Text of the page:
At its Nashville campus, the Country Music Hall of Fame and Museum has shared critical cultural stories for 50 years. The museum wanted to expand its impact, reaching people no matter where they are in the world. So we built out online exhibits that museum staff adapted from physical exhibits.
For a more sustainable solution, though, our teams recognized how valuable it would be for museum staff to be able to curate and manage the online exhibits, to provide the best storytelling experience possible.
That oversight felt particularly critical for Night Train to Nashville: Music City Rhythm & Blues, 1945–1970, an award-winning exhibit that originally debuted at the museum in 2004 and 2005. It shares the impact of Black musicians on Nashville’s bustling R&B scene — and beyond.
We developed technology that makes online exhibits as easy for museum staff to manage as traditional in-person exhibits — within the existing CMS. This enables them to work directly with content, pulling in pieces from the original exhibit and new archival material, adapting them for an online audience to provide nuanced, yet accessible, storytelling.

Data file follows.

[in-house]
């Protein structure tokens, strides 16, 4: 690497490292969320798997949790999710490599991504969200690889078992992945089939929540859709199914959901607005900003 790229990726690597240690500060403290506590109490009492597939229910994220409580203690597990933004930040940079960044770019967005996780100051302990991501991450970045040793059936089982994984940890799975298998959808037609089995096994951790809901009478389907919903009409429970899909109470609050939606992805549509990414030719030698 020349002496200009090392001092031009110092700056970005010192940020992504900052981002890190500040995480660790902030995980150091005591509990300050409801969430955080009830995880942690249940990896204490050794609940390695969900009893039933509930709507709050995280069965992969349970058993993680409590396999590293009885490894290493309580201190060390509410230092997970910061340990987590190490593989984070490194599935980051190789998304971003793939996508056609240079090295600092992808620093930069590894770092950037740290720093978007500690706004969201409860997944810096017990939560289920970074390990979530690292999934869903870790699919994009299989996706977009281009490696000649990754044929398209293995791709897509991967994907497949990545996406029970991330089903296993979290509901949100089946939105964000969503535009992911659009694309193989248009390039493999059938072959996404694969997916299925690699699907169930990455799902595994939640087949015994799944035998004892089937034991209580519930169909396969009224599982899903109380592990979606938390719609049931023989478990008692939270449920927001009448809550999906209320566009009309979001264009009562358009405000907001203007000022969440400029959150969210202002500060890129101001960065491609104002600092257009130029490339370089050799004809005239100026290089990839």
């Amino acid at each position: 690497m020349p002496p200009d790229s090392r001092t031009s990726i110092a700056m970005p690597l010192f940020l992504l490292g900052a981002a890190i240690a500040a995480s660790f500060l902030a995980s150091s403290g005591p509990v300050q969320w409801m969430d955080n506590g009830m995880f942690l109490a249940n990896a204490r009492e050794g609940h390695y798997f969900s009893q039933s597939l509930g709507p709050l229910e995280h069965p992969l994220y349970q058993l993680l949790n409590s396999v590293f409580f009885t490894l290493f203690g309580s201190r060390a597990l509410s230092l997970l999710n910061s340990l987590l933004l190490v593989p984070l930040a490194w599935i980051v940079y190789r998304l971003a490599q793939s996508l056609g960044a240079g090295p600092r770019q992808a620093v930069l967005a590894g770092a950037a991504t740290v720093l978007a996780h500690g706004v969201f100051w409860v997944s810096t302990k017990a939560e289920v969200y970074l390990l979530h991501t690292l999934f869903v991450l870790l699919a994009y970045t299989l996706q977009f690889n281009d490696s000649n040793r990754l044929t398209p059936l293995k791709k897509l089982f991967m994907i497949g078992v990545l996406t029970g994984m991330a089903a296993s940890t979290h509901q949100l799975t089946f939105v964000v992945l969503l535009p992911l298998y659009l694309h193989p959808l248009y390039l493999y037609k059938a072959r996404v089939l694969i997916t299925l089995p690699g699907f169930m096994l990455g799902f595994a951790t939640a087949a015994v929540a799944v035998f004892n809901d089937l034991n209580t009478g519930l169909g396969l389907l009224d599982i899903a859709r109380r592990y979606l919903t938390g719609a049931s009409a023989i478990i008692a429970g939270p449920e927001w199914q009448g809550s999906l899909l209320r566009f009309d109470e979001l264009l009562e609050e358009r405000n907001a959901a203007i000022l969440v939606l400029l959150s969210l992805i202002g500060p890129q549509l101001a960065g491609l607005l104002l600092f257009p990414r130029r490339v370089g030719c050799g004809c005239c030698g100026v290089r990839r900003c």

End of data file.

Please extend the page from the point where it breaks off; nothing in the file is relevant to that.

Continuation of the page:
For Night Train, museum staff adapted the original exhibit into eight virtual chapters, showing how Black R&B musicians became an unstoppable force in radio and TV during Jim Crow segregation and eventually, throughout the Civil Rights Movement.
The Journal of American History lauded the original Night Train exhibit as “a project that has definitely raised the bar regarding what people will expect of their public history,” and it earned the NAACP Bridging the Gap Award for the promotion of interracial understanding.
Now — and forevermore — the rest of the world can experience that critical story, along with a growing collection of online exhibits, directly curated by the Country Music Hall of Fame’s subject-matter experts.
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